Welcome to the third edition of Cyces Culture Notes. In the previous two editions we talked about how we communicate and got candid about how we manage tasks here.

This time, we’re writing about a journey. It’s slightly different from the previous editions because I’m documenting an on-going challenge. It’s not exactly a note which says here this is what we’re doing, and why we’re doing this.

“The reason writing a 4-page memo is harder than “writing” a 20 page powerpoint is because the narrative structure of a good memo forces better thought and better understanding of what’s more important than what, and how things are related.”

This is from a 2004 Jeff Bezos email.

The memo culture in Amazon is widely documented, in fact, the above quote from Bezos’ email is quoted in hundreds of articles.

Take a more recent example, Stripe. The company is also well known for its writing culture. The founders, Collison brothers, write with such flair that people who leave the company say that they miss reading their emails the most.

In a podcast with First Round, author and ex-Stripe Brie Wolfson spoke about the company’s writing culture in detail.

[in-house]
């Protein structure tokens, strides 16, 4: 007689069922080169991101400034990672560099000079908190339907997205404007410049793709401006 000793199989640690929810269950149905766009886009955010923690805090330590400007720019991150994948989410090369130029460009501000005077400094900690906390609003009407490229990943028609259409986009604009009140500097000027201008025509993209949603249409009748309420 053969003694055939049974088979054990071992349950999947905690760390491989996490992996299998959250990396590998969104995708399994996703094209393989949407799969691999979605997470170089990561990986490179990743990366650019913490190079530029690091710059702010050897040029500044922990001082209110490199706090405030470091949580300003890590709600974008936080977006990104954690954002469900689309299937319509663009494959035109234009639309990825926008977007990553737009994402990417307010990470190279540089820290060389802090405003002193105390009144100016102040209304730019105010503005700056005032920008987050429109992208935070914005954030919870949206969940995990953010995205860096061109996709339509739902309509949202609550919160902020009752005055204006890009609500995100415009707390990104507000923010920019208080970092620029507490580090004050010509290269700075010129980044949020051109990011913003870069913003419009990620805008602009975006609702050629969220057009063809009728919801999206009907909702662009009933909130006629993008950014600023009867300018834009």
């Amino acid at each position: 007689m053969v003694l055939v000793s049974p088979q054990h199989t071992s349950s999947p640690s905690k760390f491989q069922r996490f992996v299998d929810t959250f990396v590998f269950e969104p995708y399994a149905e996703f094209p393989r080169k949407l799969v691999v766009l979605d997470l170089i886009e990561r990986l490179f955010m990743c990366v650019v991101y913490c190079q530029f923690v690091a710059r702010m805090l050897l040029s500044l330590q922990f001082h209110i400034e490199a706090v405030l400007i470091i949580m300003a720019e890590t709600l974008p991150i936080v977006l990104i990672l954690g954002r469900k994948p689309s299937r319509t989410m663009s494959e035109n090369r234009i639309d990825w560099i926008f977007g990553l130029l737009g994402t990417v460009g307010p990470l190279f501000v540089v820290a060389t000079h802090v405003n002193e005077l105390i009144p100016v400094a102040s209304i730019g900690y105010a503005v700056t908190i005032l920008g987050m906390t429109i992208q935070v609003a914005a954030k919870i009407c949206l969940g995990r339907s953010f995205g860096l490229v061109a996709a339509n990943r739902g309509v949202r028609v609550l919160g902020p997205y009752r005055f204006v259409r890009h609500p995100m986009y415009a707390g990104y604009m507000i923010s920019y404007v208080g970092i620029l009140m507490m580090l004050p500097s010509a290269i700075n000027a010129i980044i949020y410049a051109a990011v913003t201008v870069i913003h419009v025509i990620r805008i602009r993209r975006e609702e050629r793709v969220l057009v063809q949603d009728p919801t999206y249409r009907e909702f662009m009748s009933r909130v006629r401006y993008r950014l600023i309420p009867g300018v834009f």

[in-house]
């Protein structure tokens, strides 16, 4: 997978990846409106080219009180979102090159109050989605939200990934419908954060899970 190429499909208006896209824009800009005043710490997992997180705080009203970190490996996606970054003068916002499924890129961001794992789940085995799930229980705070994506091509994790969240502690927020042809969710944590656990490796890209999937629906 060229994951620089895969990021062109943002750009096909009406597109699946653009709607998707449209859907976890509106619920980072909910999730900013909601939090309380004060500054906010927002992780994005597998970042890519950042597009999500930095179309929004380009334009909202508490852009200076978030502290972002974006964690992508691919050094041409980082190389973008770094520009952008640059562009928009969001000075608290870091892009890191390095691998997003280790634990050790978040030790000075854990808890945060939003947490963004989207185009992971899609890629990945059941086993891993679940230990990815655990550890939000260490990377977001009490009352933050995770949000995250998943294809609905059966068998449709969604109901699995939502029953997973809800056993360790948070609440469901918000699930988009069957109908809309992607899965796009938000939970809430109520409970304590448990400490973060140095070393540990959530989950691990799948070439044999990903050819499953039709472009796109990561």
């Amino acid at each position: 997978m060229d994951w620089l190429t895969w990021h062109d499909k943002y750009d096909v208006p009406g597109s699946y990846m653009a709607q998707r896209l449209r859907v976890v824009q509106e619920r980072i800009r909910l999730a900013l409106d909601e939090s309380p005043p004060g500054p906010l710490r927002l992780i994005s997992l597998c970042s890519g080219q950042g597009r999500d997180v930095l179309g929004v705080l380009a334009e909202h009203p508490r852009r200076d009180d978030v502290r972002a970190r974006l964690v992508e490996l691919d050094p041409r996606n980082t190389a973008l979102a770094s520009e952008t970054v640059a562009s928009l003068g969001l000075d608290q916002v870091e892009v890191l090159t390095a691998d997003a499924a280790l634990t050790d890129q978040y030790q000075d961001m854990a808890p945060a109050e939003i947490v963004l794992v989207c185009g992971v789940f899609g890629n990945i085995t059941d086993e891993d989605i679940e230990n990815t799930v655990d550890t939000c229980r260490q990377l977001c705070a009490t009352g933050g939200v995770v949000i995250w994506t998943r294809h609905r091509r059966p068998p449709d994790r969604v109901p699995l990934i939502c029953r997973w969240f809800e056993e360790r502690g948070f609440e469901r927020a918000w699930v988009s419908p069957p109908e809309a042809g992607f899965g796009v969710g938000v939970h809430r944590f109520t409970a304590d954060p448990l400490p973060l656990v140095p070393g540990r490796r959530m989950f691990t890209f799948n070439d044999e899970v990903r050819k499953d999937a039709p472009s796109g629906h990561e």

“I think the shocking part about Stripe’s writing culture is just how much internal documentation, and I don't mean like, here's how to use this thing. I mean like, here are my thoughts on how this thing goes. Like just how much of that exists.”

“I think you would be surprised at the frequency of these kinds of documents. So when I said like, you can click in to see if there's a new retrospective, there was always any retrospective, somebody was always writing up their learnings about something they had shipped. These were very high frequency mechanisms”

So, two things stand out. (Almost) Everybody, including the founders, wrote well. And they wrote frequently.

Now to the actual challenge: How do we bring this culture to Cyces? Not everybody likes to write.

Here are some experiments which have worked for us. It’s a long way to get there, but we’re on the route.

Brainstorm article ideas together: When we asked people to send their ideas across, we did not get a great response. So, we slotted out sessions meant to help people flesh out ideas and outlines. It has been a great hit. Six of our teammates have written their own articles, just in the last 6 weeks.

Help them with writing: In the initial stages, it is okay to help people with their outlines. It gives them confidence and helps them overcome obstacles.

Showcase articles written by the team: Once a team member successfully writes an article, make sure to share it with the company (and the world). People are more likely to read an article if it came from their teammate. And they are more likely to write the next article too.

Follow along as we continue to chase the goal of writing more as a company.

Here are our previous editions

1) A Spotlight on Three Slack Channels

2) Going beyond tasks

leveraging tech for

business growth